Editing pattern – Alternate scale-ups (Part 1)

Successive (nested) cut-ins can make up a stunning editing pattern, but how about other scale-up techniques? In this page, we will see that alternating shots of characters moving towards the camera, as well as alternating zoom-ins, can make for another classic editing pattern: Alternate scale-ups.


Alternating move-to-foreground shots

When one shot shows a character moving towards the camera, and a reverse shot shows another character doing the same, we feel sandwiched between both characters, at the junction of their paths, and more importantly, at their destination point. This simple technique makes us feel the imminence of the meeting and leaves us no choice but to get out of the way when the characters eventually meet. In Sorcerer (W. Friedkin, 1977), this editing pattern is showcased at its simplest with only one alternation and a two-shot at the junction. A more dramatic example comes from Conan the Barbarian (J. Milius, 1982), where a long alternation of shots showing two characters rushing to the camera is capped with a two-shot at the junction.

Alternate shots of characters walking towards the camera can take various forms. For instance, a simple pan shot can replace the classic alternation with the same feel of imminent collision, as in music video Beat it (B. Giraldi, 1983), where two rival gangs are on their way to fight each other. Also, instead of waiting in the middle of the path for the characters to clash, the camera can alternate from each character’s POV as in Subway (L. Besson, 1985), when “The Rollerskater” and “The Drummer” cross in a subway corridor. In this case, subjective truck-ins reinforce the feeling we have watching characters walking to us, but we still have to eventually move aside to let the characters meet in a final two-shot. All those examples are variations of the same editing pattern.


Alternating zoom-in shots

Alternate zoom-ins can give the same feeling of multiple characters coming to us without having them to actually move. Because we get closer to both characters, we cast our feelings on them and feel as though the characters themselves were getting closer to each other. In The Shining (S. Kubrick, 1980), alternate zoom-ins on Danny and Hallorann gradually brings them closer and closer to each other, ‘uniting their minds’ as they start to communicate telepathically. At the same time, alternate zoom-ins emphasize both characters’ presence and emotions. In The Usual Suspects (B. Singer, 1995), the entire scene where a bodyguard tries to calm down an alleged drug dealer under attack is made of alternate zoom-ins, bringing out the contagion effect of fear between both characters.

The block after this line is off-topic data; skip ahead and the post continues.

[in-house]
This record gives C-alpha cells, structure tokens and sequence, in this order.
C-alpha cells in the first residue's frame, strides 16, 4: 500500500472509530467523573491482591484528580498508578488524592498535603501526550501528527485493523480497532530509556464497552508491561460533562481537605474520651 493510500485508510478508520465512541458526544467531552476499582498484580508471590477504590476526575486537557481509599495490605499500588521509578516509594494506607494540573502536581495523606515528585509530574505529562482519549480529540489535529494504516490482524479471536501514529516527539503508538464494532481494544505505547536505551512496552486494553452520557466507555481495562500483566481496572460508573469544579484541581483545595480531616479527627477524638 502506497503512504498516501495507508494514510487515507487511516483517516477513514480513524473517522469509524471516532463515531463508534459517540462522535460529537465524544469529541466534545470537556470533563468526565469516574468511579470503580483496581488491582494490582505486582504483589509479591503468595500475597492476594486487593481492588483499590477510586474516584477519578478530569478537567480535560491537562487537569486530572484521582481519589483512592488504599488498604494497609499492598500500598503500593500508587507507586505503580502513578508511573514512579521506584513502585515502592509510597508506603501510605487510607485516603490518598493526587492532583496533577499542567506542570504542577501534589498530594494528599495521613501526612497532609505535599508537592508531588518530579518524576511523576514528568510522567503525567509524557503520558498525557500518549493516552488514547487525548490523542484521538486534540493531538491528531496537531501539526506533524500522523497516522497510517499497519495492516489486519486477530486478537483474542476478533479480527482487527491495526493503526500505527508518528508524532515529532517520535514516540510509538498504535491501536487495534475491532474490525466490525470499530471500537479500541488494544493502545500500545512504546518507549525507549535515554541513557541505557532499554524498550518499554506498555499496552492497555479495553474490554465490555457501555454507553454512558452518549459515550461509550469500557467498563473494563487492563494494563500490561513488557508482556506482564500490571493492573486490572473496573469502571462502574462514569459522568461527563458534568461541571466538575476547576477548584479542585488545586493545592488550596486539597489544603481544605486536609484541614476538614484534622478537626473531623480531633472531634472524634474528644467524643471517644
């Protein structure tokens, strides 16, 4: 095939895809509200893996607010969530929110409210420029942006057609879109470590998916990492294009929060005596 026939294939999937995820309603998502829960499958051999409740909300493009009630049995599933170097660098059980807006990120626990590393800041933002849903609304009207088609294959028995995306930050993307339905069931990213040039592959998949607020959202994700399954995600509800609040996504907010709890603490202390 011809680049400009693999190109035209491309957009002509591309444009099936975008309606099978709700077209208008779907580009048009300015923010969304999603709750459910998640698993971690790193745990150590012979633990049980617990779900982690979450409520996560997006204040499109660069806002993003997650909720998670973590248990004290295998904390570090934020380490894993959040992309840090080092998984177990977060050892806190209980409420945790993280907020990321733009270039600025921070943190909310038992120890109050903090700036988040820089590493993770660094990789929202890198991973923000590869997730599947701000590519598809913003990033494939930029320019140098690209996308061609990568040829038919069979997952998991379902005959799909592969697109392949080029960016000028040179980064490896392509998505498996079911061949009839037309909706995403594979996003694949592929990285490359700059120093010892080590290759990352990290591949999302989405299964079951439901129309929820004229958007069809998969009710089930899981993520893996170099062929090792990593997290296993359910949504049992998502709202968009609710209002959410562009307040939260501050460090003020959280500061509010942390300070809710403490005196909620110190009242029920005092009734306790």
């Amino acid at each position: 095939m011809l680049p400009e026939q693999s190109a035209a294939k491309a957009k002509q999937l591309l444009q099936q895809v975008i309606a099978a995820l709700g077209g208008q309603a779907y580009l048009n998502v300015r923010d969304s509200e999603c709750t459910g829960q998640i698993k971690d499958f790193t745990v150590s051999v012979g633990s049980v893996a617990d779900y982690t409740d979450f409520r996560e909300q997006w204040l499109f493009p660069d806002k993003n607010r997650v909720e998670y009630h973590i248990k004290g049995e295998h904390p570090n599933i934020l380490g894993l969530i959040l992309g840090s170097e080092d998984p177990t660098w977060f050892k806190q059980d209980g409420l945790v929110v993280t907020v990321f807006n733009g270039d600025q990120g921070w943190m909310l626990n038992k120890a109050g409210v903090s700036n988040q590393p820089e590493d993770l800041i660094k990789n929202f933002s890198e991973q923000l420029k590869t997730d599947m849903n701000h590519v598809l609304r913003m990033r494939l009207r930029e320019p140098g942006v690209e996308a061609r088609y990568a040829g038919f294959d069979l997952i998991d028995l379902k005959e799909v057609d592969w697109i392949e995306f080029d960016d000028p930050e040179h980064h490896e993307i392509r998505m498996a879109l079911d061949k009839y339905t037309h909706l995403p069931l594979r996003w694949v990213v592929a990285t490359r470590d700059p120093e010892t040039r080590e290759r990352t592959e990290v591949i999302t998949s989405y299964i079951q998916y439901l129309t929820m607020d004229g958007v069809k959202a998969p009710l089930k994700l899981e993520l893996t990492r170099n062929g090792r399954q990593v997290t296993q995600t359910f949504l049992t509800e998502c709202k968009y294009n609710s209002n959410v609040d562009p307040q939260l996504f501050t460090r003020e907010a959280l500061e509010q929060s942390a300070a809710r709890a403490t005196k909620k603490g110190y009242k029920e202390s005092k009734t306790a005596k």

As zoom-ins can have different meanings, alternating zoom-ins can be an efficient way to alternate between some of those. For instance, in The Usual Suspects (B. Singer, 1995), zoom-ins on a bulletin board — as a way to point to clues Kujan had overlooked — alternate with zoom-ins on the character — showing his growing awareness. In Run Lola Run (T. Tykwer, 1998), the same kind of alternation (i.e. pointing vs awareness) is accelerated to maximum speed (read more in Scaling up – Zoom in (Part 3)). Because no subjects actually move, this editing pattern (i.e. alternate zoom-ins) doesn’t have a use for a final two-shot where the subjects meet.


What’s up?

Alternate scale-ups is a very common way to make the audience anticipate a collision or a meeting. A side two-shot usually ends the sequence when the characters meet. The editing pattern is slightly different with zoom-ins as the characters don’t actually physically meet, but rather seem to get closer to each other on the mental/emotional level. In part 2, we will see alternate truck-ins — even mixes of different scale-up techniques — in action.


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